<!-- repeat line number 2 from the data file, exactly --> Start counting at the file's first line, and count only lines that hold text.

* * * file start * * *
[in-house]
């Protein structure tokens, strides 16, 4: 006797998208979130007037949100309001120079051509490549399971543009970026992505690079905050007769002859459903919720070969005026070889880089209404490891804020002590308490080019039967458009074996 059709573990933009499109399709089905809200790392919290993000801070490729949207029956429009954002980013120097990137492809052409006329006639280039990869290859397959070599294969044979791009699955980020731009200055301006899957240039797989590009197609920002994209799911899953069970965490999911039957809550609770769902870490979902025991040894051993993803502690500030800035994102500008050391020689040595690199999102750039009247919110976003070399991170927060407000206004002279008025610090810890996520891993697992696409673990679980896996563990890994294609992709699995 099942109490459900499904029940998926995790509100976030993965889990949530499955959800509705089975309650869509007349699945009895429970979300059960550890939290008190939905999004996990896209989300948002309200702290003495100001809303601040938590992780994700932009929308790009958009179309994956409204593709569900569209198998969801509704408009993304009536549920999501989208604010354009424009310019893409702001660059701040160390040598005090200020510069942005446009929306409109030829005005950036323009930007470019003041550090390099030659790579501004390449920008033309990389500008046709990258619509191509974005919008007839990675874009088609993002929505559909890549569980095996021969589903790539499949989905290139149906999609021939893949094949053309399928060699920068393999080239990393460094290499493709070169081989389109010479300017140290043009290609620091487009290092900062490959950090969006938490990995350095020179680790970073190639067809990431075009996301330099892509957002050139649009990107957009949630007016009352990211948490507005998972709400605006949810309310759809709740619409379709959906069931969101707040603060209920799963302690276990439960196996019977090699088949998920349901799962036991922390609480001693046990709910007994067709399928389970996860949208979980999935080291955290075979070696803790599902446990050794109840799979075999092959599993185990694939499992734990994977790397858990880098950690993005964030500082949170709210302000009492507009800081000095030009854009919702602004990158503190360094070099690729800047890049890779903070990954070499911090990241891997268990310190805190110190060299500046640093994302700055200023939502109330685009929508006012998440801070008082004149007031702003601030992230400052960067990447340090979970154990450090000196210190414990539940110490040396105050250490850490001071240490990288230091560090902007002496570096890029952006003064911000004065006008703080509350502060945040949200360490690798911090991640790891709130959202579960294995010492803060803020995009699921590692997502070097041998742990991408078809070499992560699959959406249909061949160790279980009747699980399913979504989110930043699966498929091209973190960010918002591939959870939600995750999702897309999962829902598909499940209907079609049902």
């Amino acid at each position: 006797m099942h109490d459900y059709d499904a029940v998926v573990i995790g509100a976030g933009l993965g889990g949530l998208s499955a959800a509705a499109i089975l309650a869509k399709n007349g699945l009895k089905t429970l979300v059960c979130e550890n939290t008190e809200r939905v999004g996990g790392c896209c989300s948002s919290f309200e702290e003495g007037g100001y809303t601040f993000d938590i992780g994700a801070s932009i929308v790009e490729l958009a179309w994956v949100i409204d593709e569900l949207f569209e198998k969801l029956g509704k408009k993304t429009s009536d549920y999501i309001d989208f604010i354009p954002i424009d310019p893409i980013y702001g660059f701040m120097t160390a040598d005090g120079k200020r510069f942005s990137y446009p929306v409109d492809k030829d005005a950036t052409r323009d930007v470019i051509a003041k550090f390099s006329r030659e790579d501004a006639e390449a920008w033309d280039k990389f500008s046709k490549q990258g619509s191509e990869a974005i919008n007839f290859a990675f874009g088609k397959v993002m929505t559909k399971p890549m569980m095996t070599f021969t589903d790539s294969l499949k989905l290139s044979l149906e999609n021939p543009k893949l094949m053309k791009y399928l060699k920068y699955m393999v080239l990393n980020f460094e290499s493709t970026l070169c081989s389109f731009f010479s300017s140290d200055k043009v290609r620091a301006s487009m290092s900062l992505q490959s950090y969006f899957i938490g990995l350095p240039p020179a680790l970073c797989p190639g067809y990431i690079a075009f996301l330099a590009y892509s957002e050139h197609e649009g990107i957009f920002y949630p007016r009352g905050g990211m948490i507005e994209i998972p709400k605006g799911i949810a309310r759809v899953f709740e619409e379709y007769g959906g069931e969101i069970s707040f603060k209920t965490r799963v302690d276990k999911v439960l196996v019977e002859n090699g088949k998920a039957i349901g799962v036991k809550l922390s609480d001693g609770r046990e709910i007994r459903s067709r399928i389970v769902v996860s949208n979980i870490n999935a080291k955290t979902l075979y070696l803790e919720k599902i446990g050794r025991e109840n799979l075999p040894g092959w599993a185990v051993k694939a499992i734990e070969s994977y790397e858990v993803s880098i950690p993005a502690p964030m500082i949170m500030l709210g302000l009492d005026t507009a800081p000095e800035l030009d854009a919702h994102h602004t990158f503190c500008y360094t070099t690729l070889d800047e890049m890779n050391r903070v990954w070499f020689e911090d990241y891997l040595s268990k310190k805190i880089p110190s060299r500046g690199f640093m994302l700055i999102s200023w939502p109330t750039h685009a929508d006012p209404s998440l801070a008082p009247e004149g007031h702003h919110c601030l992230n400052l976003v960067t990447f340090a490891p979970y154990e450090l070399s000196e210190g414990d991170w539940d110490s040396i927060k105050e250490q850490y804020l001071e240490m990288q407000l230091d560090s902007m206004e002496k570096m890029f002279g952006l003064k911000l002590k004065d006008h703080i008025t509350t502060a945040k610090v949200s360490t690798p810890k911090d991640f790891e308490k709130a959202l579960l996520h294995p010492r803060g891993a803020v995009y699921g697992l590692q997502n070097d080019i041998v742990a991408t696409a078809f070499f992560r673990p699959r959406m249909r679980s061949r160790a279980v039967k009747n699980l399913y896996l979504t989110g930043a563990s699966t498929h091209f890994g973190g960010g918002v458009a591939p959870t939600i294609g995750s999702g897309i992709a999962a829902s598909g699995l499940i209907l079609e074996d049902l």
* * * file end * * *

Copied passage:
């Protein structure tokens, strides 16, 4: 006797998208979130007037949100309001120079051509490549399971543009970026992505690079905050007769002859459903919720070969005026070889880089209404490891804020002590308490080019039967458009074996 059709573990933009499109399709089905809200790392919290993000801070490729949207029956429009954002980013120097990137492809052409006329006639280039990869290859397959070599294969044979791009699955980020731009200055301006899957240039797989590009197609920002994209799911899953069970965490999911039957809550609770769902870490979902025991040894051993993803502690500030800035994102500008050391020689040595690199999102750039009247919110976003070399991170927060407000206004002279008025610090810890996520891993697992696409673990679980896996563990890994294609992709699995 099942109490459900499904029940998926995790509100976030993965889990949530499955959800509705089975309650869509007349699945009895429970979300059960550890939290008190939905999004996990896209989300948002309200702290003495100001809303601040938590992780994700932009929308790009958009179309994956409204593709569900569209198998969801509704408009993304009536549920999501989208604010354009424009310019893409702001660059701040160390040598005090200020510069942005446009929306409109030829005005950036323009930007470019003041550090390099030659790579501004390449920008033309990389500008046709990258619509191509974005919008007839990675874009088609993002929505559909890549569980095996021969589903790539499949989905290139149906999609021939893949094949053309399928060699920068393999080239990393460094290499493709070169081989389109010479300017140290043009290609620091487009290092900062490959950090969006938490990995350095020179680790970073190639067809990431075009996301330099892509957002050139649009990107957009949630007016009352990211948490507005998972709400605006949810309310759809709740619409379709959906069931969101707040603060209920799963302690276990439960196996019977090699088949998920349901799962036991922390609480001693046990709910007994067709399928389970996860949208979980999935080291955290075979070696803790599902446990050794109840799979075999092959599993185990694939499992734990994977790397858990880098950690993005964030500082949170709210302000009492507009800081000095030009854009919702602004990158503190360094070099690729800047890049890779903070990954070499911090990241891997268990310190805190110190060299500046640093994302700055200023939502109330685009929508006012998440801070008082004149007031702003601030992230400052960067990447340090979970154990450090000196210190414990539940110490040396105050250490850490001071240490990288230091560090902007002496570096890029952006003064911000004065006008703080509350502060945040949200360490690798911090991640790891709130959202579960294995010492803060803020995009699921590692997502070097041998742990991408078809070499992560699959959406249909061949160790279980009747699980399913979504989110930043699966498929091209973190960010918002591939959870939600995750999702897309999962829902598909499940209907079609049902």